There are really only two significant observations I have to make about the following pieces in the next couple of instalments”.
Observation the first:
Most of them cut straight to the sexual chase. In each instance the gag works by addressing sodomy in a surprisingly direct or even explicit fashion. Most of the pieces here have nothing to do with effeminate stereotypes. The sudden shift to a completely different historical period with sexual norms (which is what suggests the jokes in the first places) seems to mean the writers and cartoonists are able to dispense with homosexuality’s usual sissy associations.
While Woody Allen’s routine in “Love and Death” undermines logical philosophical discourse by following a befuddled byway about classical philosopher’s private lives and what possible bearing that has on the Woody Allen character's private actions and his larger task of assassinating Napoleon, the Plato parody in "National Lampoon" is about the unnecessary insertion of pornography into classical literature. And if you're going to do it with ancient Greeks then what other choice is there?
In the Roth comic, note the two figures in the far bottom tight corner, one of whom clasping his sore arse. About which I have harbour rather dubious feelings about Mr Roth's intentions. However, it is a sexualised development on the usual lisping, bitching sissies with pursed lips and fluttery eyelashes in the last panel. Dildo swords for mannish lesbians is a new one.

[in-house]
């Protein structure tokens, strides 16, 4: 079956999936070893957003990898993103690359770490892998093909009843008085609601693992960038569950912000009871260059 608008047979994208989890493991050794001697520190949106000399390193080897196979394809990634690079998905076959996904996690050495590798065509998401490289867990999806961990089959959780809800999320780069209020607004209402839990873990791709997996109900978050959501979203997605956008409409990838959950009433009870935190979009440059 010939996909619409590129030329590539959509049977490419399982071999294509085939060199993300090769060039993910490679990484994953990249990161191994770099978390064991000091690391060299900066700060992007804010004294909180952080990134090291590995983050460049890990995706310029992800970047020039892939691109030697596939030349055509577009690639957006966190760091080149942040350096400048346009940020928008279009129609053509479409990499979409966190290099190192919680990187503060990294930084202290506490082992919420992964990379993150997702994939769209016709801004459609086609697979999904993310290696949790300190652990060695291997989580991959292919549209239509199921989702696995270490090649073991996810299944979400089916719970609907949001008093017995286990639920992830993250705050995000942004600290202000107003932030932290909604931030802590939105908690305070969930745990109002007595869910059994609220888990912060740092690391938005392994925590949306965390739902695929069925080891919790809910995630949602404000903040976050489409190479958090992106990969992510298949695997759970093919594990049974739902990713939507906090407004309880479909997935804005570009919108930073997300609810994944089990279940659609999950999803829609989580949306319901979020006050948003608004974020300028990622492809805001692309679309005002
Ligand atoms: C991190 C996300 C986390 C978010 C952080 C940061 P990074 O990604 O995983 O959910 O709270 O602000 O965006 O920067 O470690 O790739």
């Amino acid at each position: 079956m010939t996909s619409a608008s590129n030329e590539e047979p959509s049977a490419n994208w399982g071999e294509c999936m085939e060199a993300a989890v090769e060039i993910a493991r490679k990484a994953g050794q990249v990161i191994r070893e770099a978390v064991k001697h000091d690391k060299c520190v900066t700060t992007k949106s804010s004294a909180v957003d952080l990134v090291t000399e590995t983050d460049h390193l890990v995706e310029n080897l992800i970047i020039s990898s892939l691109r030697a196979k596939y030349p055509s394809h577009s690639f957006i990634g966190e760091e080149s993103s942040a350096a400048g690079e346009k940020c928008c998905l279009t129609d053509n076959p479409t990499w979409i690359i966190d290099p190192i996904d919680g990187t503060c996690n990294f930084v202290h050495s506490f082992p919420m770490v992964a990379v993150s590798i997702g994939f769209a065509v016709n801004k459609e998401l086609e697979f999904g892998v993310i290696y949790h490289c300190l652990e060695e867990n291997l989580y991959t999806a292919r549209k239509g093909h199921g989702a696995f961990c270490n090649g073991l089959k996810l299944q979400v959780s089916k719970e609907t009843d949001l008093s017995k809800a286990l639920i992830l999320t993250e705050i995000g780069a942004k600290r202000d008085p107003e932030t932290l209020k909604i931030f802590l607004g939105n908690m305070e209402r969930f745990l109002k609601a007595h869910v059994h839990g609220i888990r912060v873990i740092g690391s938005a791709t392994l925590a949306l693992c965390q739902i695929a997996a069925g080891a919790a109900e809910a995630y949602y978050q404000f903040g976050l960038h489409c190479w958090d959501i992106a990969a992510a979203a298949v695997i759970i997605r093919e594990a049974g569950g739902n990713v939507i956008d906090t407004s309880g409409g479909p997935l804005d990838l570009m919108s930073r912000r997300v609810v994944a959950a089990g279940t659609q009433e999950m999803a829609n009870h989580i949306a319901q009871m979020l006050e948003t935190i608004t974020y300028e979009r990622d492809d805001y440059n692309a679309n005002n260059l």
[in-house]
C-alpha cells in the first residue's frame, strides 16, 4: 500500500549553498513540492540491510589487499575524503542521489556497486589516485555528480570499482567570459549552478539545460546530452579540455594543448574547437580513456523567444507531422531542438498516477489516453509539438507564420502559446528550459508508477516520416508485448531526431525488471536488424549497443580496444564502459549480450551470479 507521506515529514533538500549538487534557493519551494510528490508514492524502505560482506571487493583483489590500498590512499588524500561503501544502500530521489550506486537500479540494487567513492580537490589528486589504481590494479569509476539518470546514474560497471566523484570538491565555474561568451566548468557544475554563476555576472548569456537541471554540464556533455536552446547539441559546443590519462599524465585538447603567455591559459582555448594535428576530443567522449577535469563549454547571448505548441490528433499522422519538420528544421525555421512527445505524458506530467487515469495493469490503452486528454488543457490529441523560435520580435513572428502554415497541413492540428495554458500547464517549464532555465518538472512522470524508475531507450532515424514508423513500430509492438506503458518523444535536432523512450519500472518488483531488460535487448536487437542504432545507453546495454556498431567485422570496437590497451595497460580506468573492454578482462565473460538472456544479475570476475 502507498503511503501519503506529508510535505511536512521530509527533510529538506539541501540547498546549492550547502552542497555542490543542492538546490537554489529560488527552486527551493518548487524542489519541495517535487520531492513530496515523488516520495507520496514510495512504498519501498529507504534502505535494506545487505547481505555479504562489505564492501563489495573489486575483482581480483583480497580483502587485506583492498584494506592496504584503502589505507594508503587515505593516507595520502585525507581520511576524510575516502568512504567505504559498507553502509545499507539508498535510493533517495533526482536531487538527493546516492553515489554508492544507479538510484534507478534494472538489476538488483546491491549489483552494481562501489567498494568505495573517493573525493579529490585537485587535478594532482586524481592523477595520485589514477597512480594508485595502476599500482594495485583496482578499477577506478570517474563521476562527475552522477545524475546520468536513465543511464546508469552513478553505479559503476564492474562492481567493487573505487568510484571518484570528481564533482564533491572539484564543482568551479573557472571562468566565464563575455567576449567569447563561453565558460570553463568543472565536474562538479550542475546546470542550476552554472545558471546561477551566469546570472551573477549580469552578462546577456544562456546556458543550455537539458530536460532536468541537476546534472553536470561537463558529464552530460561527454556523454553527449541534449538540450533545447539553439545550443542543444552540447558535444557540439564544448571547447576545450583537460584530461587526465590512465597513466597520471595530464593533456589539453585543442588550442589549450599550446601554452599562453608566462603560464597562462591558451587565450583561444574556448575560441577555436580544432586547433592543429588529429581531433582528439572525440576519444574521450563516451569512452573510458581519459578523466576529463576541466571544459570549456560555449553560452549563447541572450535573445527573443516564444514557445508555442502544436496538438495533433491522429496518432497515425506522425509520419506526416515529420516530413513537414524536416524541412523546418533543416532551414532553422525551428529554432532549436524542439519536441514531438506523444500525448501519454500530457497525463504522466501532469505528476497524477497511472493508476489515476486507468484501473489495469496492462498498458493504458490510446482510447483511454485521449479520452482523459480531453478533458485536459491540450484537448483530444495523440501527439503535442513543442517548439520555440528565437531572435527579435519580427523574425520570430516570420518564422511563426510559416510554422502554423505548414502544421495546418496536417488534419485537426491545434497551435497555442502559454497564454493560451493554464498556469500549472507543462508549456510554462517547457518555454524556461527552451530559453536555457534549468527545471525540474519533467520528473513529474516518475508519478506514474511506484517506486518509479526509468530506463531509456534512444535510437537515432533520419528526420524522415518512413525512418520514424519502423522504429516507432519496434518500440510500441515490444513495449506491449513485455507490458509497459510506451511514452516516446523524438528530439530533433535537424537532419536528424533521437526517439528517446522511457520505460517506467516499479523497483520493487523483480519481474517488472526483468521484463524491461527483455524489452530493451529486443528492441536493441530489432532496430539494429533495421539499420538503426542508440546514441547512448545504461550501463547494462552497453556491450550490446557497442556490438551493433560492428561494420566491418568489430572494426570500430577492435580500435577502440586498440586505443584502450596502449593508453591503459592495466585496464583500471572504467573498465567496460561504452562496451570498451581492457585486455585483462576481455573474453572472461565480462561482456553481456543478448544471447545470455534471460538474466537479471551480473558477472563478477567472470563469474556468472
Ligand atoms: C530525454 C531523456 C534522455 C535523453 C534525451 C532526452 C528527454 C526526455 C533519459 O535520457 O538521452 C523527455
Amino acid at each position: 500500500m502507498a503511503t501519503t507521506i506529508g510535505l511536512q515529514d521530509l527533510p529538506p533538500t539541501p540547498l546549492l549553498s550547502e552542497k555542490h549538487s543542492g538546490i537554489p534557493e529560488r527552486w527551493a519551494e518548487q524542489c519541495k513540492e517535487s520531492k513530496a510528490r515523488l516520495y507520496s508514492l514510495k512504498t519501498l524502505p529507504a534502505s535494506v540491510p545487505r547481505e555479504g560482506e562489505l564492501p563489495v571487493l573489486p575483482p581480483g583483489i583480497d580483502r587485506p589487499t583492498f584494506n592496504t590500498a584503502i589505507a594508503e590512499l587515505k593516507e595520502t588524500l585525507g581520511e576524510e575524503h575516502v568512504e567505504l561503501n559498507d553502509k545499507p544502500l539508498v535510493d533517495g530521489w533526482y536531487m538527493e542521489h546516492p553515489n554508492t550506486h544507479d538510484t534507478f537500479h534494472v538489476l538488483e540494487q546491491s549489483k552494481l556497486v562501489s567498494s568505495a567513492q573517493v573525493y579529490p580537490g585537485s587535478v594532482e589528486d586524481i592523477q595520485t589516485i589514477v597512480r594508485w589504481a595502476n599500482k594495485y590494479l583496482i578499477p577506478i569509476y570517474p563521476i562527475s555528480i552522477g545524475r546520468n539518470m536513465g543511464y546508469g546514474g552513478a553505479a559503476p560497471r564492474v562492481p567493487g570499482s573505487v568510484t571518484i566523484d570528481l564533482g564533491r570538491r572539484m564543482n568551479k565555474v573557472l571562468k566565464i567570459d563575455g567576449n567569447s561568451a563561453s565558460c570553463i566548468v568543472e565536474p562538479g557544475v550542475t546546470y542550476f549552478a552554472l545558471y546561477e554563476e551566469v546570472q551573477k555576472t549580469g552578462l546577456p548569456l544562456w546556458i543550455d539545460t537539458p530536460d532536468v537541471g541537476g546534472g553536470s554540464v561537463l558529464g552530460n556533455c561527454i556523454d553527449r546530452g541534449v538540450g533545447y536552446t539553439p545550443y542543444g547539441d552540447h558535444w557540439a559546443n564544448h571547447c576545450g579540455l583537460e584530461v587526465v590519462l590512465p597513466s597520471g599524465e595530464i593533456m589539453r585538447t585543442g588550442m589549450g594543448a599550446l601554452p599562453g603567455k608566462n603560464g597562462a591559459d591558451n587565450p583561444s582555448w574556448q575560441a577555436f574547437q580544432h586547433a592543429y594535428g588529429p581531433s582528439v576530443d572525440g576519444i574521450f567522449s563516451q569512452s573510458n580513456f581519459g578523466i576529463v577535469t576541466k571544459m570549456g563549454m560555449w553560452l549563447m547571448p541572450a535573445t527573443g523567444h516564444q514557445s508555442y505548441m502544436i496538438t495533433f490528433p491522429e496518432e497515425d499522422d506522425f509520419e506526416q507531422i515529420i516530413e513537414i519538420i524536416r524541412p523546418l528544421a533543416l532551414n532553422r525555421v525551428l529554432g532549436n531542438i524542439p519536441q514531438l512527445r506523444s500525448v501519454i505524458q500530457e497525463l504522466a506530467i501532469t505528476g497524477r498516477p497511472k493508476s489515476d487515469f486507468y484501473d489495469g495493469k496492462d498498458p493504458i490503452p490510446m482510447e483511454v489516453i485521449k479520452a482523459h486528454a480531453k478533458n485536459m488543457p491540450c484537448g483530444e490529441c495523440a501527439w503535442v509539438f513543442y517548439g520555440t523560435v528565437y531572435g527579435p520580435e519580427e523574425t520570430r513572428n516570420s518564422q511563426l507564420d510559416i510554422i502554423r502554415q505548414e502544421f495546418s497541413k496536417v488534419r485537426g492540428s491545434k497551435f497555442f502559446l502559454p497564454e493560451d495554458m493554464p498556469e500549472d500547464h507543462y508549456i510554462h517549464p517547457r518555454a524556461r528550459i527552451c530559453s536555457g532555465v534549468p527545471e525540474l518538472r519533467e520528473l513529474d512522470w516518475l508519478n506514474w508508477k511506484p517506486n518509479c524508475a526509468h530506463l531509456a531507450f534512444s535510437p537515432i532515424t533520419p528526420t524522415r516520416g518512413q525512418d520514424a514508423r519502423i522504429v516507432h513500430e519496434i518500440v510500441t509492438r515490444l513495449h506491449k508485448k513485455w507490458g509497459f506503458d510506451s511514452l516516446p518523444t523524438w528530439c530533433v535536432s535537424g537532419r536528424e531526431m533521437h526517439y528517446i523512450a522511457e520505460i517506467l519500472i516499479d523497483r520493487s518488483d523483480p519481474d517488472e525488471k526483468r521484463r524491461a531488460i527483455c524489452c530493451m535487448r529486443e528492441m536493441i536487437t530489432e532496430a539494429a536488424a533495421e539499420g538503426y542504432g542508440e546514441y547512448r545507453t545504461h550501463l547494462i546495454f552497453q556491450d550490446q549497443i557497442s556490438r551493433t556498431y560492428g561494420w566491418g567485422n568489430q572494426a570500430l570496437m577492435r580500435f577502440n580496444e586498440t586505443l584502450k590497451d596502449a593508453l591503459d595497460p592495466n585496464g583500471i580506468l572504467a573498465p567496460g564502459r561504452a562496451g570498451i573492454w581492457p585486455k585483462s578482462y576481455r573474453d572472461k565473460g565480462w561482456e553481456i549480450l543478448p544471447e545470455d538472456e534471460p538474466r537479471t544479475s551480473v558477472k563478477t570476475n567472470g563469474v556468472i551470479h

Observation the second:
These pieces are are all largely American. Nice young English humorists and satirists educated at public schools are quite familiar with classical culture and “Romantic Friendships” (vide Cyril Connolly, Simon Raven, Stephen Fry, et al) and therefore don’t seem to have a need to draw on the homosexual import of classical culture. Americans do. Possibly because it is such an alien set of cultural references. The respect for the intellectual ideals of classical antiquity played off against an acceptance of sexual perversity.
"Greek Culture Insert" from “National Lampoon”, February 1974
by Guerrier in “Evergreen Review” May 1971
from “Illustrated History of Sex” by Arnold Roth, in “Playboy” January 1975
from “Obligatory Sex Scenes” in “National Lampoon”, August 1976
I do not understand how that can be so," replied Thrasymachus.
"Perhaps we should take an example," said Socrates, "to see if what I maintain is true in common nature."
"We have said that Love cannot be purely physical, and therefore mortal, for it is eternal and cannot die. Look at those birds over there. Their parents are doubtless dead, and yet they themselves, the embodiment of their parents' love, live on, and fly beautifully against the sunset, do they not?"
"They do, I agree," answered Thrasymachus.
"Just so. Then we must also agree that Love itself is Eternal, Beautiful, and True, must we not?"
"We must," agreed the chastened boy.
"Fine," continued Socrates, gathering his robes up before him. "Now bend over, and I'll drive you home."